As part of an engineering convention this past week, I had the opportunity to either take a tour of the St. Louis Museum of Transportation or spend three hours listening to someone talk about 3D modeling software.
Guess which I chose?
From recent comments about the tour of the W.P. Chrysler Museum, published the day before I took this tour, it appears a number of you have been to the St. Louis Museum of Transportation. Whether you have been there or not, many displays keep changing and evolving. So sit back and let’s take a trip.
With my being part of a tour group, we were given a guided tour by Mr. Eastin, a retired English teacher and, as I would later discover, a member of the museum board. Mr. Eastin is in his mid-70’s and has been associated with the museum since he was a teenager. His overwhelming knowledge of the outside exhibits was both captivating and intoxicating; he relayed much more information than what could ever have been conveyed on the simple signs near each exhibit. My hope is to accurately convey what he so thoroughly shared with the group.
Plans for the museum began with a group of physicians in the early 1940’s. At the time, no transportation museum existed in the United States. The founders were met with skepticism by many as, at the time, nobody could comprehend why that were interested in “old junk”. I would counter these gentlemen were true visionaries.
The founding and growth of the museum garnered attention by others. When working there as a teenager and into his early 20’s, Mr. Eastin stated a gentleman wearing a white dress shirt and glasses would spend two to three days there each summer. Mr. Eastin was always curious as to who the man was. He would later discover it was the director of transportation from the Smithsonian Institution; it seems this gentleman was very interested in the success of the museum, as he was concerned its failure would cause all the displays to be given to him – and he didn’t want them!
Were there trains? You bet, so let’s start with those.
Mr. Eastin stated there are fifteen locomotives at the museum which are the sole survivors of their specific type. This steam engine, the famous Norfolk and Western 2156, is not the biggest locomotive ever (or at the museum) but has the distinction of being the most powerful steam engine left in the world. On of the famous N&W Y6a class of 2-8-8-2 four cylinder compound engines, it ultimately had a tractive effort of 166,000 pounds. In a famous 1952 test of steam vs. diesel power, these locomotives were shown to be the equal of a set of four EMD (GM) FT freight diesels in power and efficiency. They operated until at least 1959, and given all the coal the N&W hauled, it was only the maintenance costs that finally caused them to be replaced by diesels.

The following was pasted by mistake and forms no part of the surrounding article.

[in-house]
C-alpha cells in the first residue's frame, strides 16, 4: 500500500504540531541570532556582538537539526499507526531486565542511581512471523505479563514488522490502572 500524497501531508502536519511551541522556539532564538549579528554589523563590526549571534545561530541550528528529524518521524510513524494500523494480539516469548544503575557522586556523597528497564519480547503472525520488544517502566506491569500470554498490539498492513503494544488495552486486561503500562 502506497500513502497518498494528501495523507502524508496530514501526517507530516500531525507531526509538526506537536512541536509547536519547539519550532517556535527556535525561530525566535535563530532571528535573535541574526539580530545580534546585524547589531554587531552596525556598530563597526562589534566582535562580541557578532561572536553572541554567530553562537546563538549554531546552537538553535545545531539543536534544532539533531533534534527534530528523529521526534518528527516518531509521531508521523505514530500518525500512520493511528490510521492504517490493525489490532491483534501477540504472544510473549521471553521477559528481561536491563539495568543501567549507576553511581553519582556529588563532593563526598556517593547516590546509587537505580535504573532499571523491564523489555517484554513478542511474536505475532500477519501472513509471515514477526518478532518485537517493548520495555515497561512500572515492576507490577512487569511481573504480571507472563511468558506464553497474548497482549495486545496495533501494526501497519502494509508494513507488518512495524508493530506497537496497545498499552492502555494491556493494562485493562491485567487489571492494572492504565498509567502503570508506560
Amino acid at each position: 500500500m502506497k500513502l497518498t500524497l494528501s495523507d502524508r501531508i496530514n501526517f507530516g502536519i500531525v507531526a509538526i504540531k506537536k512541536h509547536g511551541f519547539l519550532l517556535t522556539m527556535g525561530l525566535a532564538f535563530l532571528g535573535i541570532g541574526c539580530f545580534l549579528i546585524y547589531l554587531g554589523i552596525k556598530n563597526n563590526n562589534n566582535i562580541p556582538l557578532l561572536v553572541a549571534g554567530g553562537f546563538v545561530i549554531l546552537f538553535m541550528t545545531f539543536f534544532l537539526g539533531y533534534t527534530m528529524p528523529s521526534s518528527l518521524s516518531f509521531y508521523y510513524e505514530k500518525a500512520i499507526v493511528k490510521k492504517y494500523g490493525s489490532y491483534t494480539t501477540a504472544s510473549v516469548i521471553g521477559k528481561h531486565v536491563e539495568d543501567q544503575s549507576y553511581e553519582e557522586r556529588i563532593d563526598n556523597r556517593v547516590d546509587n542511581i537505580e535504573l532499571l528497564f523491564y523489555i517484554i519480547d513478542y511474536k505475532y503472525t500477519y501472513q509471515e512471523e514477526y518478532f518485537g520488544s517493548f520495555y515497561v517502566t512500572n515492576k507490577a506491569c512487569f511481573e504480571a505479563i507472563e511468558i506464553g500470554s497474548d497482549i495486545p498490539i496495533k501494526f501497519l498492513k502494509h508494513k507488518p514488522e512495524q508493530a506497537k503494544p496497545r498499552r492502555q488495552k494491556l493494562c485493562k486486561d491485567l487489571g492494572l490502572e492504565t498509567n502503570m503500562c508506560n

Originally one of thirty-five, 2156 is the sole survivor of its class, commonly considered to be the ultimate evolution of the big American steam locomotive. Weighing 500 tons, he said this was also one of the most difficult to deliver to the museum. While the museum is still able to access active track a few hundred feet from their location, getting this locomotive across the Mississippi River almost caused a calamity.
The boiler was inoperable at the time of delivery; therefore, a pulling locomotive was attached to the front with another in the rear to allow braking. Mr. Eastin said at the time of delivery, there were thankfully still watchmen at the Eads Bridge in St. Louis. When stopped on the Illinois side, the east side watchman learned the combined weight of the three units; he knew this amount of weight would cause a bridge failure in the first span and all would have likely wound up in the river. After some degree of better planning, the combination was split apart for the crossing and rejoined for the remainder of the trip to the museum.
Mr. Eastin told us the Katy Railroad was one of the few railroads in the United States to not go into receivership during the Great Depression of the 1930’s. He also stated the Katy Railroad was the first railroad to reach Texas (what part, I do not know) as well as the first to reach the reservations for Native Americans in the southwestern United States. For the 75th Anniversary of the Katy Railroad, the company had an ice cream tour that started in Central Kansas and ended at Union Station in St. Louis. This is the train used and it was delivered to the museum after the celebration. Mr. Eastin said this was donated as an entire train; most items are donated as separate pieces.